Master of Arts in History
Elizabeth White Nelson, Committee Chair
First Committee Member
Second Committee Member
Graduate Faculty Representative
Beth C. Rosenberg
Number of Pages
In September 1864, Union General William T. Sherman's Savannah Campaign targeted the growing animosity between wealthy and poor Georgians when he proposed that Union forces "arouse the latent enmity of Georgia." This thesis continues the study of the March to the Sea by examining the effect of Sherman's campaign as it pertained to the social divisions between Georgians. Sherman's army alone did not ruin the state's ability to remain a vital contributor to the war effort, but rather focused upon the already growing social disputes between Georgians over economic contributions, military sacrifice, and political support. Even before Sherman's army arrived, Governor Joseph E. Brown's attempts to address the economic and political needs of wealthy Georgians clashed with his efforts to provide relief and support to poor whites. Consequently, perceptions of the state government eroded as Brown continued to resist President Jefferson Davis and the Confederate government's authority over issues of state defense and militia control. Although the march resulted in significant damage to the Georgia's infrastructure, the greater effect of the March to the Sea emerged from the aggravation of social and political discord throughout the state and the Confederacy.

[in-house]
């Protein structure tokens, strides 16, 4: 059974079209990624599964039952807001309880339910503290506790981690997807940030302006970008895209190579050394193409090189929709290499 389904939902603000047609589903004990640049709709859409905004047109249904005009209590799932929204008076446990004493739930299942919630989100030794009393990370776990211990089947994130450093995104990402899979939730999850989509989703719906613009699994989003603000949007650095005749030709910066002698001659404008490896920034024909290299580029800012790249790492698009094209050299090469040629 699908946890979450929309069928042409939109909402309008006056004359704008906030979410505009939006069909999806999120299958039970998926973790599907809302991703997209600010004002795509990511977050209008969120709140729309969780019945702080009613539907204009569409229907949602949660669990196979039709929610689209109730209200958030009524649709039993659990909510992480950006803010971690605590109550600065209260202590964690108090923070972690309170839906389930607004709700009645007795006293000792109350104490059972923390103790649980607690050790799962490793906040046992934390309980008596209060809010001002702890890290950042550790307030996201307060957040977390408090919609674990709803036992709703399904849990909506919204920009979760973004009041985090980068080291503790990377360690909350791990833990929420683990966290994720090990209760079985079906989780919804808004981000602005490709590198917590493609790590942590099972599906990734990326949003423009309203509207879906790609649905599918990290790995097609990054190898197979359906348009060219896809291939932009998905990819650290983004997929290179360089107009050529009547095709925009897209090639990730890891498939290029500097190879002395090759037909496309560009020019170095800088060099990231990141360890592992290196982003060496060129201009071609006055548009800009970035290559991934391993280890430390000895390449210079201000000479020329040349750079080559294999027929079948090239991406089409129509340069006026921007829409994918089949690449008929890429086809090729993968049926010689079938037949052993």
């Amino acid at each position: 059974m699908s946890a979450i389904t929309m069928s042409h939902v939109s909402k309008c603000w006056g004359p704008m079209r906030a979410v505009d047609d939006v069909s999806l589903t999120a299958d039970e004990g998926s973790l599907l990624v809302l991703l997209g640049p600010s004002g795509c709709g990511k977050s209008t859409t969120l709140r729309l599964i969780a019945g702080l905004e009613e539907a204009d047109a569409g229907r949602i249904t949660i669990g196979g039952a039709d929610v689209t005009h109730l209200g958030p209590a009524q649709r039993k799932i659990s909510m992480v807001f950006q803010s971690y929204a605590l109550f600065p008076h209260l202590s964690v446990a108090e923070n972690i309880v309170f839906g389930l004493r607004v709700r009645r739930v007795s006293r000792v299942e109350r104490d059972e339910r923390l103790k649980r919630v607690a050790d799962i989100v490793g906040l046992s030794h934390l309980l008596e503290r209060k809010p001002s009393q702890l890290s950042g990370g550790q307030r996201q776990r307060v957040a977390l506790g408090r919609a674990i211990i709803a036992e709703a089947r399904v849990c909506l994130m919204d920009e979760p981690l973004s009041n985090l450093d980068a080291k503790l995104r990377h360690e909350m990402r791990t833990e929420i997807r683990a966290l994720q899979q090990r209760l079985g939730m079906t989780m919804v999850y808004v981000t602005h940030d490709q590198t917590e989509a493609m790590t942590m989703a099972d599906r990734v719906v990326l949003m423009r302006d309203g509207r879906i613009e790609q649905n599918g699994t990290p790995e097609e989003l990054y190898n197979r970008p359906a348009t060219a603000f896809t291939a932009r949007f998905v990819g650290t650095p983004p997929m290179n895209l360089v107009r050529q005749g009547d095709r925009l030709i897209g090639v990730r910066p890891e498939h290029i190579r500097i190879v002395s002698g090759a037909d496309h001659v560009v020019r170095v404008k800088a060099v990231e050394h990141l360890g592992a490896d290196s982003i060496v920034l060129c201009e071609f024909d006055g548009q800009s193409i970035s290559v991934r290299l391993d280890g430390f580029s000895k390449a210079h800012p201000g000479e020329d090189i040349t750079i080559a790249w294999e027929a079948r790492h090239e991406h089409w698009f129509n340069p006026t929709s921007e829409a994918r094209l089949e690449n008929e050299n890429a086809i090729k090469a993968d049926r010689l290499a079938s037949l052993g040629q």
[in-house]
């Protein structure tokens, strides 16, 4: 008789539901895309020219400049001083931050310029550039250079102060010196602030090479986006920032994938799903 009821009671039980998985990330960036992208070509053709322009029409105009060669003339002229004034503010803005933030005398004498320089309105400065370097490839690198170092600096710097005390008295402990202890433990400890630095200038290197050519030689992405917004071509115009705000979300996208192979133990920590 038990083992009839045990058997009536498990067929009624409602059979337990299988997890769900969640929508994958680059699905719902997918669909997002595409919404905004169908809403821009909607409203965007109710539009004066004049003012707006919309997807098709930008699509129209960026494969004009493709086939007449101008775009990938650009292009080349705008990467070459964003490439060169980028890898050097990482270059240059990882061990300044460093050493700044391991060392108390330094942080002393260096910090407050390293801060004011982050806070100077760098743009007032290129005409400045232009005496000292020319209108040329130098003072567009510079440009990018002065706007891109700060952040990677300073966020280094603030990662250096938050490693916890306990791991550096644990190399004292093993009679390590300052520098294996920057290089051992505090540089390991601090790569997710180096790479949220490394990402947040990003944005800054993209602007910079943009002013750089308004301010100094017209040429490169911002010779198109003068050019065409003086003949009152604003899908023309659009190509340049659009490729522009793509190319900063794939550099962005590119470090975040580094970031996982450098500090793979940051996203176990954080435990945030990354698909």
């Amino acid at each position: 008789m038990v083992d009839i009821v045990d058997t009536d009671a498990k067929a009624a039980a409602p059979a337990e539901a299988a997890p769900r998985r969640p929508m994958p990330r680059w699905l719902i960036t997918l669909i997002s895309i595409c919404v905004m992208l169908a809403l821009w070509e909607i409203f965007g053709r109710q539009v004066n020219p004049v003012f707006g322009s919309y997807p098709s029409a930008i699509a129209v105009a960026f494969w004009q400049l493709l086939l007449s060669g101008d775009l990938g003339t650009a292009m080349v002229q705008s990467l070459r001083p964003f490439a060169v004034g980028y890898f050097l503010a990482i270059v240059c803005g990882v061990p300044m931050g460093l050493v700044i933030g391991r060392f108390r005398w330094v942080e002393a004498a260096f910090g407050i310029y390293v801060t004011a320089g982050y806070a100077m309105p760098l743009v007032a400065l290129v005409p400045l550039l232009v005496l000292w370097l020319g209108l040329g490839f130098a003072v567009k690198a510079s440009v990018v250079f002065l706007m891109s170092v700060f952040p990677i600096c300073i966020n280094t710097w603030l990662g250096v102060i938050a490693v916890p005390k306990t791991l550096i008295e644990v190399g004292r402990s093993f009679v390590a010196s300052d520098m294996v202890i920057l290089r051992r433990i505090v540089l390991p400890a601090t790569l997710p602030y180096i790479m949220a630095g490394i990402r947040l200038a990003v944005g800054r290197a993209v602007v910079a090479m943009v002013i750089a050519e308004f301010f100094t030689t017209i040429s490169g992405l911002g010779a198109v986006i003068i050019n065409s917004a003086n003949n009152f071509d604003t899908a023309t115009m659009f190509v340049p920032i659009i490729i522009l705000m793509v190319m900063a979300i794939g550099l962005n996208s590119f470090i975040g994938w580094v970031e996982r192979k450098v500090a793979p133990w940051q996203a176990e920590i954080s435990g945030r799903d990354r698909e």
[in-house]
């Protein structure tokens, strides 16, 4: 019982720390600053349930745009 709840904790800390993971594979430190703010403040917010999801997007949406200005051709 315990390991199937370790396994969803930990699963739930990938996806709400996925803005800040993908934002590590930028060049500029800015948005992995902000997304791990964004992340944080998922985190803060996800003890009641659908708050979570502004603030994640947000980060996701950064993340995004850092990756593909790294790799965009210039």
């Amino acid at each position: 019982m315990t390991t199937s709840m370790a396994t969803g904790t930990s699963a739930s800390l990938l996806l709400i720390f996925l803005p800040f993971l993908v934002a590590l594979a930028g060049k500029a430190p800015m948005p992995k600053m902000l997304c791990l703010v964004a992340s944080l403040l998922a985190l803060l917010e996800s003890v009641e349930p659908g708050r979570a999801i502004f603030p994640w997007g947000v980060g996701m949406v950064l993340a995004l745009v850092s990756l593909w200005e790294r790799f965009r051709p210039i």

Civil War; Confederacy; Confederate States of America; Economic divisions; Georgia; Poor people; Sherman; William T.; Sherman’s March to the Sea; Social divisions; State politics; Wealthy people
Military History | Political History | Social History | United States History
Spurr, Michael Jason, ""The latent enmity of Georgia": Sherman's March and its effects on the social division of Georgia" (2009). UNLV Theses, Dissertations, Professional Papers, and Capstones. 53.